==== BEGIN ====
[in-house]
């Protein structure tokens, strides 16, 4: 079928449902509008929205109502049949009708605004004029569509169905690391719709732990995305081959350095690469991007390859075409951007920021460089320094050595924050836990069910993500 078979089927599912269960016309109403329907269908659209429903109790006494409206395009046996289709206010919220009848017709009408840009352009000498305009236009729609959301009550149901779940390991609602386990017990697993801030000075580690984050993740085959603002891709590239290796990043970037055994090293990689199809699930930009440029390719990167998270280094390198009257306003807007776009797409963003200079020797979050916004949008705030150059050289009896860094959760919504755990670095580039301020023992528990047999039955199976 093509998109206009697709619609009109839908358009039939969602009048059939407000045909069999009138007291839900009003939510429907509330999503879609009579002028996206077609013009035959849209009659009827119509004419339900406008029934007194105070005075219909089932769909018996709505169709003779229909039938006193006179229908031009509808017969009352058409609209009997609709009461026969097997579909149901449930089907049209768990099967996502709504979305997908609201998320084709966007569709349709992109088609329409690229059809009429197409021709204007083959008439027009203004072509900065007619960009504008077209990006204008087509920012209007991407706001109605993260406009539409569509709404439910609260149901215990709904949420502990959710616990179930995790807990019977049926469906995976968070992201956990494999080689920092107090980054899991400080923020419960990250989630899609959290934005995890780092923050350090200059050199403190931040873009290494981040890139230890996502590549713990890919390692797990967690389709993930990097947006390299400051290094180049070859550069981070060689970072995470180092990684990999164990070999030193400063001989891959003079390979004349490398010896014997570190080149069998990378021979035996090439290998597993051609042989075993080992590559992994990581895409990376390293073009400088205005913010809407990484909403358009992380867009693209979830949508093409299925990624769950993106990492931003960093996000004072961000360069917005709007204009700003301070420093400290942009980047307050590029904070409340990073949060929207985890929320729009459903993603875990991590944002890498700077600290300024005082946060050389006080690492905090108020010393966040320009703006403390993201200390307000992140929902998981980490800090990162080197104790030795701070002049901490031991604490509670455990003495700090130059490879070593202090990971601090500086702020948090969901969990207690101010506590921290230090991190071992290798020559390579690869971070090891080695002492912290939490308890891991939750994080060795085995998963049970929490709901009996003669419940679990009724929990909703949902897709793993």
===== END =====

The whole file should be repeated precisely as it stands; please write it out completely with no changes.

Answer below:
[in-house]
């Protein structure tokens, strides 16, 4: 079928449902509008929205109502049949009708605004004029569509169905690391719709732990995305081959350095690469991007390859075409951007920021460089320094050595924050836990069910993500 078979089927599912269960016309109403329907269908659209429903109790006494409206395009046996289709206010919220009848017709009408840009352009000498305009236009729609959301009550149901779940390991609602386990017990697993801030000075580690984050993740085959603002891709590239290796990043970037055994090293990689199809699930930009440029390719990167998270280094390198009257306003807007776009797409963003200079020797979050916004949008705030150059050289009896860094959760919504755990670095580039301020023992528990047999039955199976 093509998109206009697709619609009109839908358009039939969602009048059939407000045909069999009138007291839900009003939510429907509330999503879609009579002028996206077609013009035959849209009659009827119509004419339900406008029934007194105070005075219909089932769909018996709505169709003779229909039938006193006179229908031009509808017969009352058409609209009997609709009461026969097997579909149901449930089907049209768990099967996502709504979305997908609201998320084709966007569709349709992109088609329409690229059809009429197409021709204007083959008439027009203004072509900065007619960009504008077209990006204008087509920012209007991407706001109605993260406009539409569509709404439910609260149901215990709904949420502990959710616990179930995790807990019977049926469906995976968070992201956990494999080689920092107090980054899991400080923020419960990250989630899609959290934005995890780092923050350090200059050199403190931040873009290494981040890139230890996502590549713990890919390692797990967690389709993930990097947006390299400051290094180049070859550069981070060689970072995470180092990684990999164990070999030193400063001989891959003079390979004349490398010896014997570190080149069998990378021979035996090439290998597993051609042989075993080992590559992994990581895409990376390293073009400088205005913010809407990484909403358009992380867009693209979830949508093409299925990624769950993106990492931003960093996000004072961000360069917005709007204009700003301070420093400290942009980047307050590029904070409340990073949060929207985890929320729009459903993603875990991590944002890498700077600290300024005082946060050389006080690492905090108020010393966040320009703006403390993201200390307000992140929902998981980490800090990162080197104790030795701070002049901490031991604490509670455990003495700090130059490879070593202090990971601090500086702020948090969901969990207690101010506590921290230090991190071992290798020559390579690869971070090891080695002492912290939490308890891991939750994080060795085995998963049970929490709901009996003669419940679990009724929990909703949902897709793993």